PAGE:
Ketamine is an anesthetic and sedative approved by the FDA since 1970. It is commonly used in medical settings such as operating rooms and emergency departments. In 2019, the FDA approved a prescription nasal spray version of ketamine to treat treatment-resistant depression. However, treatment of depression, anxiety, chronic pain, OCD, PTSD, drug abuse, and alcohol addiction with ketamine infusion therapy has not been approved by the FDA.
Ketamine infusion therapy is administered through an intravenous (IV) solution. The drug is delivered in a very low dose and slowly infused over a period of several hours. This allows the drug to reach the brain and have an effect very quickly, providing relief from symptoms almost immediately.
The exact mechanism of action of ketamine is not yet known, but research suggests it has an effect on the neurotransmitters serotonin and glutamate. It is believed that these effects, in turn, lead to an overall improvement in mood and reduction in symptoms of depression, PTSD, chronic pain, and extreme anxiety.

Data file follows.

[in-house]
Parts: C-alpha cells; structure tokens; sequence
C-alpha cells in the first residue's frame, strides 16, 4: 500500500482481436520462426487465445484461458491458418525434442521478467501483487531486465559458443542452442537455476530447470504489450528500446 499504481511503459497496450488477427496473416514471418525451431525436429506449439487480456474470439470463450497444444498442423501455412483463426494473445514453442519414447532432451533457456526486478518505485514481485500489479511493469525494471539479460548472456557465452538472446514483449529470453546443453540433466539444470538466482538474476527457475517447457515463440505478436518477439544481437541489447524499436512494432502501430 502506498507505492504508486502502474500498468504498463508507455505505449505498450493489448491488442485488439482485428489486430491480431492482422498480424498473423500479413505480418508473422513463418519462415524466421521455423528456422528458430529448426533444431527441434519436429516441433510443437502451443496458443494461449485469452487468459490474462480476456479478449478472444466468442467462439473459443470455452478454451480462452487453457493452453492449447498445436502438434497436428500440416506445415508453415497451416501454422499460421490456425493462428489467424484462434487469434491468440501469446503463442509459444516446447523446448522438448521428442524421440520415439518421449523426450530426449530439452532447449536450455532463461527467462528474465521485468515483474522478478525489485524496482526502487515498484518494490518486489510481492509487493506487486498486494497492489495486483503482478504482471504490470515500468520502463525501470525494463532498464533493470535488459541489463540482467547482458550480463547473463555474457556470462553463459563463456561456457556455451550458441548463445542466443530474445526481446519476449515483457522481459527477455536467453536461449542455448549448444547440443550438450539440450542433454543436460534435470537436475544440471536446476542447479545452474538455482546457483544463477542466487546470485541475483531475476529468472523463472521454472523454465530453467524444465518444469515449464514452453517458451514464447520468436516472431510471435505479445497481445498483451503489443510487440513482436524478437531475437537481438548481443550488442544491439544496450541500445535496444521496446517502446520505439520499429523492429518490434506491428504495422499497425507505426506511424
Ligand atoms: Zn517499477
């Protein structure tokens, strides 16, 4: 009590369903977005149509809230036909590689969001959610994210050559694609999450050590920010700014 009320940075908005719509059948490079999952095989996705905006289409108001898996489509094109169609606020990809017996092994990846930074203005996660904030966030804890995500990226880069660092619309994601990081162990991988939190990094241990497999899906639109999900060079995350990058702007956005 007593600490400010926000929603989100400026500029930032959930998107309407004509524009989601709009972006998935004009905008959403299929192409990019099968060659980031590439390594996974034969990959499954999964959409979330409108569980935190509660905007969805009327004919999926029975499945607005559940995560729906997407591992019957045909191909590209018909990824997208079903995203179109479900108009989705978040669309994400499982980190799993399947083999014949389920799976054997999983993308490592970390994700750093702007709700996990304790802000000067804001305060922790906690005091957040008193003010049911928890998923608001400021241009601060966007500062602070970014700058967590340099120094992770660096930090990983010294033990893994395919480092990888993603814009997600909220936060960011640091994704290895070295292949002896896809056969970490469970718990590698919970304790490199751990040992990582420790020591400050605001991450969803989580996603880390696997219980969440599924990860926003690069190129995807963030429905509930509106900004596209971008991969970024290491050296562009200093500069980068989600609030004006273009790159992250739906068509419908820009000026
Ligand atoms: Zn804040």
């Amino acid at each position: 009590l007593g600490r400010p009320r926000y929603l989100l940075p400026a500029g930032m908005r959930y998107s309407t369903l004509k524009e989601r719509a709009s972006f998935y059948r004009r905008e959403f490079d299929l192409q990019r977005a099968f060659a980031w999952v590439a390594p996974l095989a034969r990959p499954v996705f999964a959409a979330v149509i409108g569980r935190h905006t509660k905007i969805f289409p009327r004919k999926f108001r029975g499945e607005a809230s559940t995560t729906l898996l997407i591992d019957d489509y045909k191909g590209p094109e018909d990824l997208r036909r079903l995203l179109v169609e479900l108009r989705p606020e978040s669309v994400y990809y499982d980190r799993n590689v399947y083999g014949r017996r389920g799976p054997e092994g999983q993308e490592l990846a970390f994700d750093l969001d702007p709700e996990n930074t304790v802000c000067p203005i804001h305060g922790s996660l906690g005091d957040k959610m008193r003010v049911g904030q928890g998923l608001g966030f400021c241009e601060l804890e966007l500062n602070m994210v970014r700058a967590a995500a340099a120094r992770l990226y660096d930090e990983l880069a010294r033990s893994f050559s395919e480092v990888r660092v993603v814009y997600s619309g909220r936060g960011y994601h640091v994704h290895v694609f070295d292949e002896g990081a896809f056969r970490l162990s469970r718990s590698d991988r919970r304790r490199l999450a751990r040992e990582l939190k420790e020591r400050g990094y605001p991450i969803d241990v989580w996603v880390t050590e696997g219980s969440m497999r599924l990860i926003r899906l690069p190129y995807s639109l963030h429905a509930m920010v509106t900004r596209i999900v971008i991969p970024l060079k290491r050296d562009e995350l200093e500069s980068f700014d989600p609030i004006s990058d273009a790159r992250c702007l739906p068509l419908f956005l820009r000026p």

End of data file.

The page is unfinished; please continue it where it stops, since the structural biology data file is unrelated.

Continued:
Ketamine infusion therapy is a relatively safe option as it is administered in a controlled medical setting and monitored throughout the entire process. However, like any medical procedure, there is a risk of potential side effects, such as confusion, dizziness, nausea, and disorientation. It is important to discuss any potential risks with your doctor prior to undergoing the procedure.